The job of Chief Information Officer has never exactly been easy. But massive disruptions in business models, technology, and the work force have been throwing up massive new challenges for CIOs and other technology leaders.
Their organizations face disruption from both traditional and non-traditional competitors, and constant change. If they work for a product company, it may be looking to services revenue for growth. If they work for a service firm, it's probably seeking new revenue from information-based differentiation. Meanwhile, information-based businesses — which used to sell, you know, information — now sell outcomes and peace of mind. We are in the midst of a digital business transformation in all industries.
On the technology front, the CIO's once-tight hold on the devices and software employees use has evaporated (except perhaps in the financial world, where regulation keeps legacy systems in place) as markedly better and more adaptable consumer tools have conquered the workplace.
Meanwhile, CIOs must cope with five generations of workers — digital natives, digital immigrants, digital vagabonds, digital voyeurs, and analog holdouts — must work side by side. These workers bring different values on how to work, where to work, what to work on, when to work, and even why they work.
Consequently, CIOs and business leaders with a technology focus face more cacophony and challenge than ever before. On the plus side, though, they can play an increasingly key role in orchestrating and driving overall organizational success. Despite outward differences by industry, organizational size, and geography, we've seen certain commonalities in those who successfully lead corporate IT amid rapid change. The persona of the next-generation CIO is evolving from Chief Infrastructure Officer through Chief Integration Officer and Chief Intelligence Officer to Chief Innovation Officer. Skill sets are changing and IT leaders must adapt or die (or at least go into another line of work).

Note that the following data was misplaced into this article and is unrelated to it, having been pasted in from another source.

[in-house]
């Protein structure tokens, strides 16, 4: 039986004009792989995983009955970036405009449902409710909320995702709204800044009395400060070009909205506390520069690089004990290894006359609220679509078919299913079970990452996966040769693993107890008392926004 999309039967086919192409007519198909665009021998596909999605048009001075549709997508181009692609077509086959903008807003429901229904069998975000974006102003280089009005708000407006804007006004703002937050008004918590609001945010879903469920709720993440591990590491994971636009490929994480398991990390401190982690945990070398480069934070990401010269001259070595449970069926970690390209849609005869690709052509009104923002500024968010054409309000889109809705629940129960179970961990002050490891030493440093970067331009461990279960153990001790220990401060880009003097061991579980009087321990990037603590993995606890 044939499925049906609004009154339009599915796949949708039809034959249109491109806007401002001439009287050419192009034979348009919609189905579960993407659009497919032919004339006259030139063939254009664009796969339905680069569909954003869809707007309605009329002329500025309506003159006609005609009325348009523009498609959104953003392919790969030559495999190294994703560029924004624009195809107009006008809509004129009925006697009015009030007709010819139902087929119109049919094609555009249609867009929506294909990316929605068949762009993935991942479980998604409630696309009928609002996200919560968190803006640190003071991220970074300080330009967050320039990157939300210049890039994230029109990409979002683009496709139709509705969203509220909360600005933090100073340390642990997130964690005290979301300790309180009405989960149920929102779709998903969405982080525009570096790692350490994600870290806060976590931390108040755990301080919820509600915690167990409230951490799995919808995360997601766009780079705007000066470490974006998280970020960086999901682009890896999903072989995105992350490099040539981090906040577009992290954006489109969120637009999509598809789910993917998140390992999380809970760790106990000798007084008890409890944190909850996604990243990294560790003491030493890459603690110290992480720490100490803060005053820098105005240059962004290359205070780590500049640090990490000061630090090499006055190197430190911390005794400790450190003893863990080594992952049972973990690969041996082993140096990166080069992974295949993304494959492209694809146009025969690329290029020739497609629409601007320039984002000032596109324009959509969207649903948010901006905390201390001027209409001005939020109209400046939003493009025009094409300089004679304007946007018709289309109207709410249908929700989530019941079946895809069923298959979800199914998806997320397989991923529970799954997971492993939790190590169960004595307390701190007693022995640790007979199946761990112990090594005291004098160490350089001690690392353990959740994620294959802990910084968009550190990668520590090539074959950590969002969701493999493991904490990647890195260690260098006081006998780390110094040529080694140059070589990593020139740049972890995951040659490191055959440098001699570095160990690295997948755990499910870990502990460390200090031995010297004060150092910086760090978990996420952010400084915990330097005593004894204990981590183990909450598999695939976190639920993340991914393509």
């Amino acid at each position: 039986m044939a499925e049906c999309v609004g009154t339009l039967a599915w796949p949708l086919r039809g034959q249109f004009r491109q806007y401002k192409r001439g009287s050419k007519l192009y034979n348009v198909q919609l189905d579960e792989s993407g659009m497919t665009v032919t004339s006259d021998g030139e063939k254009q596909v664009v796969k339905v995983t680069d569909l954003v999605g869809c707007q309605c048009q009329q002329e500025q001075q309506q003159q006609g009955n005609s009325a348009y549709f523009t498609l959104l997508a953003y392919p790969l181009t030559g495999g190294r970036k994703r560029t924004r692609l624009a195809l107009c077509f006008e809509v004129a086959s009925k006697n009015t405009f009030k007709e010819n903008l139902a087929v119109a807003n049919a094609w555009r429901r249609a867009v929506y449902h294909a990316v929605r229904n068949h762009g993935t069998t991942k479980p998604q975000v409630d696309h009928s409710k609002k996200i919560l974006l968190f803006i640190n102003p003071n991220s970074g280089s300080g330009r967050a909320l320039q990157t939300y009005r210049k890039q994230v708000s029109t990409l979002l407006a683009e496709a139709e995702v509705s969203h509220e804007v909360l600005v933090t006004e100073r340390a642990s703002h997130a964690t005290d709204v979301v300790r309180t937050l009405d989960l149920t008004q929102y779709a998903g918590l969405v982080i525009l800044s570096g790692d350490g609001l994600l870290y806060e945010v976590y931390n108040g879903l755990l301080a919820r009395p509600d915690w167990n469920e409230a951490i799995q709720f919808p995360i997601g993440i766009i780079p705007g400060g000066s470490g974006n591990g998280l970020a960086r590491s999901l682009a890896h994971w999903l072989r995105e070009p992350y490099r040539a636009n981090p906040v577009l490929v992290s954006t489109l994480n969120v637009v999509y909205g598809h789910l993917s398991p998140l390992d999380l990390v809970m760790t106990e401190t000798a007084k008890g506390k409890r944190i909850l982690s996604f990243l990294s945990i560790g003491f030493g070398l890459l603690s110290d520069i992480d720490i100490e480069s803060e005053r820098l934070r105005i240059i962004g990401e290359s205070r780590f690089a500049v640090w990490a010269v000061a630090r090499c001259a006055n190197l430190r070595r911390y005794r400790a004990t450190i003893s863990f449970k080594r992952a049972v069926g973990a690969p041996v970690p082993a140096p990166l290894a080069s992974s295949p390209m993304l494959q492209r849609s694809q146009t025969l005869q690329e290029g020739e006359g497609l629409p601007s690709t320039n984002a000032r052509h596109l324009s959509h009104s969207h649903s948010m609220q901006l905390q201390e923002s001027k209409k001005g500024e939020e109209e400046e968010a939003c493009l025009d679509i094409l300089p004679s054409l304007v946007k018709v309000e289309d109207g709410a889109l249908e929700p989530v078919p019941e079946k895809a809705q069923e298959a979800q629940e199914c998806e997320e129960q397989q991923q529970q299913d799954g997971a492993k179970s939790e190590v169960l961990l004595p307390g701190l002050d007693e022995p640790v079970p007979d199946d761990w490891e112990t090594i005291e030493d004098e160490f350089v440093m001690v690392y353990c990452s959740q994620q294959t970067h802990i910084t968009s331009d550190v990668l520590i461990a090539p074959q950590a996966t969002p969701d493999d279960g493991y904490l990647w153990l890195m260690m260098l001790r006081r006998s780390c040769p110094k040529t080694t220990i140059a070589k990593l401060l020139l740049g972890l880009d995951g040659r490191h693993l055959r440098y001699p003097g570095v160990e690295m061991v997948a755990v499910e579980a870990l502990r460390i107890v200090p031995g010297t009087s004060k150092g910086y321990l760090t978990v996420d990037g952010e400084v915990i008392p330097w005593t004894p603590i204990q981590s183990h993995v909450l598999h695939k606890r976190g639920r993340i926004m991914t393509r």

Understand the three organizational building blocks
Many CIOs are of course already well aware of all this. Others in their organizations, however, are often less so. In our research and CXO panels, CIOs tell us there is a high correlation between organizational alignment and successful corporate IT. For a CIO or other technology leader to make the move successfully from infrastructure to innovation, three key building blocks must be in place.
- Organizational DNA. Market leaders and fast followers seek transformational change; cautious adopters and laggards dip their toe into incremental change. Market leaders and cautious adopters proactively seek change; fast followers and laggards take a reactive approach. (See accompanying chart.) CIOs in market leader and fast-follower organizations can move quickly and push for a great amount of change. In cautious adopters, the politics are trickier — but not impossible. And if you work for a laggard, good luck!
- Reporting structure. CIOs who belong to the executive management team can play the strategic role that's key to success. As a member of executive management, a CIO can serve as both a utility and a strategic adviser to the business. Unfortunately, there's a trend afoot to have CIOs report to the CFO, which relegates the position to a purely cost-centric, tactical role.
- Budget. At most corporations, infrastructure consumes anywhere from two-thirds to three quarters of the technology budget, leaving little over for integration, intelligence and innovation. Corporate IT success requires a reduction of infrastructure to 50% of the budget in order to fund the other, more forward-looking areas.
Having the right building blocks in place is essential to a CIO's — and organization's — success. Corporate boards should take note. It's not just CIOs who need to evolve. Organizations need to change as well to ensure that their technology investments lead to successful corporate IT.
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